“When in 28 years Iran did anything to implement this “vision””. Right now - open your eyes Nikolay.

    “but they can’t even sustain economy” - I think my original comment acknowledged that we can hurt them economically. But, with the rest of the world willing to fill the gap - the economic hurt will not be enough. They can absorb a lot of economic harm without having to change their behavior - all totalitarian regimes can.

    “much less spread any “vision” across the world”. The Iranian regime (and all Islamists) take a very looooong view. They don’t expect to achieve their goals in 5 or 10 tears, they are willing to work at it over hundreds. In the meantime, things are progressing much better then even they had hoped - because the West has lost faith in itself.

    Comment by Cruiser — 2/23/2007 @ 9:53 am

  9. Yes, lets hold hands and sing kumbayah, the Iranian regime doesn’t mean any of the things it says. They really love us and want to emulate us.

    1) I didn’t say anything about “kumbaya”. I said that Iran is nothing compared to Soviet regime. For example: a) in Soviet Russia there was _NEVER_, not a _single_ open election that could in fact influence country’s policy, in most cases there wasn’t even a choice between candidates; in Iran, while elections are not _free_, they can influence country’s future, and this happened numerous times, b) in Soviet Russia there was no private business at all (with the exception of a short pre-Stalin period), c) in Soviet Russia there could not be any crackdown on free press, because there was no free press in the first place; there never was any political discussion in the public discourse at all.
    2) What do you mean by the “Iranian regime”? Official newspapers that openly mock Ahmadinejad? Or the nut himself, who promised to be moderate in the international politics and to fix economy when he ran for office, and who’s now less popular in his country than Bush in US?
    3) I genuinely believe that in the long run Iran has better potential for turning into a civilized and advanced democratic country than almost any other country in the region. This is what many specialists think. This (an un-PC thought) probably has something to do with them no being Arabs.

    Right now – open your eyes Nikolay.

    Of course, they pursue, like any other country, their geopolitical interests. They would be foolish not to do so, especially with US being eager to do their dirty work for them and with Bush inviting “his Eminence” the leader of the Supreme Council for the Islamic Revolution to the White House. (Somehow Harry Potter was OK shaking the hand of _that_ incarnation of Revolutionary Voldermort). This has nothing to do with the world domination and “destroying America”.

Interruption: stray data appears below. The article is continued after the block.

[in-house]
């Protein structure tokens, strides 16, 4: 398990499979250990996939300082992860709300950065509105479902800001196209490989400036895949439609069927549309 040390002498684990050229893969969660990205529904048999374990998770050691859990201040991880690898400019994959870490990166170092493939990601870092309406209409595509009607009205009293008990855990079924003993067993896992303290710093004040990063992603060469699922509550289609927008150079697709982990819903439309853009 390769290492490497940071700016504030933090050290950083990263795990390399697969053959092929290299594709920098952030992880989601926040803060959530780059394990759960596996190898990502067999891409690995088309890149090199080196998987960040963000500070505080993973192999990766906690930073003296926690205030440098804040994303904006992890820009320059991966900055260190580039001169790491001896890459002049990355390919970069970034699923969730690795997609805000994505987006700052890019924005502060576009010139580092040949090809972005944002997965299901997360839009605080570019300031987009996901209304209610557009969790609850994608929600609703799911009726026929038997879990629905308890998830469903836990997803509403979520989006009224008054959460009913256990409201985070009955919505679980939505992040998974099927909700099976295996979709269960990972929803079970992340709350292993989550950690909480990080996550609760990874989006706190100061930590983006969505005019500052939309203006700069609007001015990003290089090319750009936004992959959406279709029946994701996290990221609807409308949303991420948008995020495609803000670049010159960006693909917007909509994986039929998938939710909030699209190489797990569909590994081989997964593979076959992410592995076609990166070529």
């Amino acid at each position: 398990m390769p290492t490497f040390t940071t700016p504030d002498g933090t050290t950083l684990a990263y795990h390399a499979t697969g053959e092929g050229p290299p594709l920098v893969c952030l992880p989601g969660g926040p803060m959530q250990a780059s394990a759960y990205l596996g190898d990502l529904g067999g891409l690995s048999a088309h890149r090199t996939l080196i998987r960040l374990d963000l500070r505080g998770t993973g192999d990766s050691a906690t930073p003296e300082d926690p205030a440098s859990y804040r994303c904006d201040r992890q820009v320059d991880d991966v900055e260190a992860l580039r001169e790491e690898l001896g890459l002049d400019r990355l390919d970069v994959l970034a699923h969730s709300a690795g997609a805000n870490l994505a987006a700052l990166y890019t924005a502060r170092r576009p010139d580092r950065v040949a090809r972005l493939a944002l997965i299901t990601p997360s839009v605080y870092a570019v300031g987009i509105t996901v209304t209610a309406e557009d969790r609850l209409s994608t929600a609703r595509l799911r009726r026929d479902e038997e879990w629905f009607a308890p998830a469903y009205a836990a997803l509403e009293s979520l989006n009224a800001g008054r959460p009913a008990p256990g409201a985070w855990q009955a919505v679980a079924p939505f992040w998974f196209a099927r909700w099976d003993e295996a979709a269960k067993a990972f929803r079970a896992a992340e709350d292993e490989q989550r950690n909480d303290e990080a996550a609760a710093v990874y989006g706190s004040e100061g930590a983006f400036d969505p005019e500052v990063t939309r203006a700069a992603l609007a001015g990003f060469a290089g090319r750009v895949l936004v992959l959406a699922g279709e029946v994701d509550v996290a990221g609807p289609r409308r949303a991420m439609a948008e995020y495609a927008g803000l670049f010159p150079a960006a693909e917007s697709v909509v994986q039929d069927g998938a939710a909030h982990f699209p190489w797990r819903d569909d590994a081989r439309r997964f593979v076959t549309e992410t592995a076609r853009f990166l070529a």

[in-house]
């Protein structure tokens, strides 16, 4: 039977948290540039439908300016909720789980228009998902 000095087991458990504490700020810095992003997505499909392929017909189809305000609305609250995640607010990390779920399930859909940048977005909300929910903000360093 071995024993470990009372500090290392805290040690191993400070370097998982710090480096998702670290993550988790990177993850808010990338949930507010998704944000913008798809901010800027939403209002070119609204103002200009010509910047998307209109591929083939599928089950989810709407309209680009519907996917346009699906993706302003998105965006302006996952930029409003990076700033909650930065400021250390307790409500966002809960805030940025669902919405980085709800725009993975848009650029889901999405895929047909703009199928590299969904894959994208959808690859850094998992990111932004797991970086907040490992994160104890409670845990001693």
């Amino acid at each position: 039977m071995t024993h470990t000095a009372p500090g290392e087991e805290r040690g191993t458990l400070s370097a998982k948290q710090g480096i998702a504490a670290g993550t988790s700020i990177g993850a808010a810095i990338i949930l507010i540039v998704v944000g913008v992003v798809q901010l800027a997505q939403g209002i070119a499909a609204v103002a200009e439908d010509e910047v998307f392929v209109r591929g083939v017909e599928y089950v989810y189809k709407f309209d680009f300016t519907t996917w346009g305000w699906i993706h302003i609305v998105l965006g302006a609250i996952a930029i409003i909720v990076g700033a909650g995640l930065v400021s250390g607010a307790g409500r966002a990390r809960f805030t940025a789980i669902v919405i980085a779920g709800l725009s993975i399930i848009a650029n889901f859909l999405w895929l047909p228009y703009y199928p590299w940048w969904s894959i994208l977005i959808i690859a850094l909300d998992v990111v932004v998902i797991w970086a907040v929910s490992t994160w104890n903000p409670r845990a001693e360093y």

They can absorb a lot of economic harm without having to change their behavior – all totalitarian regimes can.

    Iran is not a totalitarian regime, and its citizens are really not happy (and make no secret of it) with the economic harm they suffer.

    The Iranian regime (and all Islamists) take a very looooong view. They don’t expect to achieve their goals in 5 or 10 tears, they are willing to work at it over hundreds.

    A project for the world transformation pursued by the patient individuals that are ready to wait for hundred years for their plans to be implemented? And you think that calling this “paranoid delusions” is insulting? Are “all Islamists” reptile-headed, I wonder. What you say is pure David Icke/”Protocols of the Elder Zion” stuff.
    The “Islamic revolution” has the same dynamic as “Communistic revolution”: the “rebel” movement either transforms itself into a power-hungry reactionary elite or, failing that, engages in endless destructive behavior which makes everybody hate them, a-la Al-Qaeda. Ahmadinejad is just a recurrence of the revolutionary mentality, whose victory in the elections was largely due to Iranian’s disappointment with the Reformist movement (caused, among other things, by their failure to get any meaningful results from their US-friendly policies). To think that this disconnected man is a meaningful part of some hundred-years conspiracy is truly delusional.

    Comment by Nikolay — 2/24/2007 @ 7:23 pm

  10. Clearly Nikolay, you and I perceive the world very differently. I maintain that you are the delusional one.

    For the proofs, only time will tell.

    But, I have one undeniable fact supporting my view: my view is consistent with the goals openly (screamingly) stated by all of the Islamists (Sunni or Shiite). If there is one major difference separating Americans at this time is between those who on 9/11 learned that we have to take the Islamists at their word when they talk about their goals, and those who did not learn it.

    You did not learn it Nikolay. Unfortunately, for all of us I am confident you will get another chance.

    As to your question “what is the regime” in Iran. The Supreme Leader (Khamanei) and the Mullahs who support him. Ahmadinejad (and Khatami before him) are little more than figureheads - pushed in front of the world to perform a b-rated good-cop/bad-cop routine (that everybody eats up).

    Comment by Cruiser — 2/28/2007 @ 6:10 pm